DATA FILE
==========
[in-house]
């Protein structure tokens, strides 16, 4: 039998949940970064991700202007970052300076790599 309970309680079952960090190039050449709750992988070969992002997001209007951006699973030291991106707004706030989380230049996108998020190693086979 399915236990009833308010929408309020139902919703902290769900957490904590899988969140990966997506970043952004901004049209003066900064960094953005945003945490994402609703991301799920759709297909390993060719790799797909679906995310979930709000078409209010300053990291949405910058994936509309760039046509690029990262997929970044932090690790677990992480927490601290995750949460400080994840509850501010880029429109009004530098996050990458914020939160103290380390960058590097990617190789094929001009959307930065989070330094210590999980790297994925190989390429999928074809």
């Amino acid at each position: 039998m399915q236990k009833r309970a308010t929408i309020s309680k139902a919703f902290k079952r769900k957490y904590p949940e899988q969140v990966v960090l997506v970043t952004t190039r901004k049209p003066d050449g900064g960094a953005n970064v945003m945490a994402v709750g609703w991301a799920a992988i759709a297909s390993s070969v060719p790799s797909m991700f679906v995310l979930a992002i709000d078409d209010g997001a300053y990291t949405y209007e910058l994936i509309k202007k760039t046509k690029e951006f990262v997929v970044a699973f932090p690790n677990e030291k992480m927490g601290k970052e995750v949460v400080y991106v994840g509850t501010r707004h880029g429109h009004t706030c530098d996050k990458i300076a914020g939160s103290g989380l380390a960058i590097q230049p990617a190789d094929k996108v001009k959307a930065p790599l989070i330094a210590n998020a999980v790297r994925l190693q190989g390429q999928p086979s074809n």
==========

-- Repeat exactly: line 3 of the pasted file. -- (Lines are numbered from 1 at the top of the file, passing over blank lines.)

């Amino acid at each position: 039998m399915q236990k009833r309970a308010t929408i309020s309680k139902a919703f902290k079952r769900k957490y904590p949940e899988q969140v990966v960090l997506v970043t952004t190039r901004k049209p003066d050449g900064g960094a953005n970064v945003m945490a994402v709750g609703w991301a799920a992988i759709a297909s390993s070969v060719p790799s797909m991700f679906v995310l979930a992002i709000d078409d209010g997001a300053y990291t949405y209007e910058l994936i509309k202007k760039t046509k690029e951006f990262v997929v970044a699973f932090p690790n677990e030291k992480m927490g601290k970052e995750v949460v400080y991106v994840g509850t501010r707004h880029g429109h009004t706030c530098d996050k990458i300076a914020g939160s103290g989380l380390a960058i590097q230049p990617a190789d094929k996108v001009k959307a930065p790599l989070i330094a210590n998020a999980v790297r994925l190693q190989g390429q999928p086979s074809n």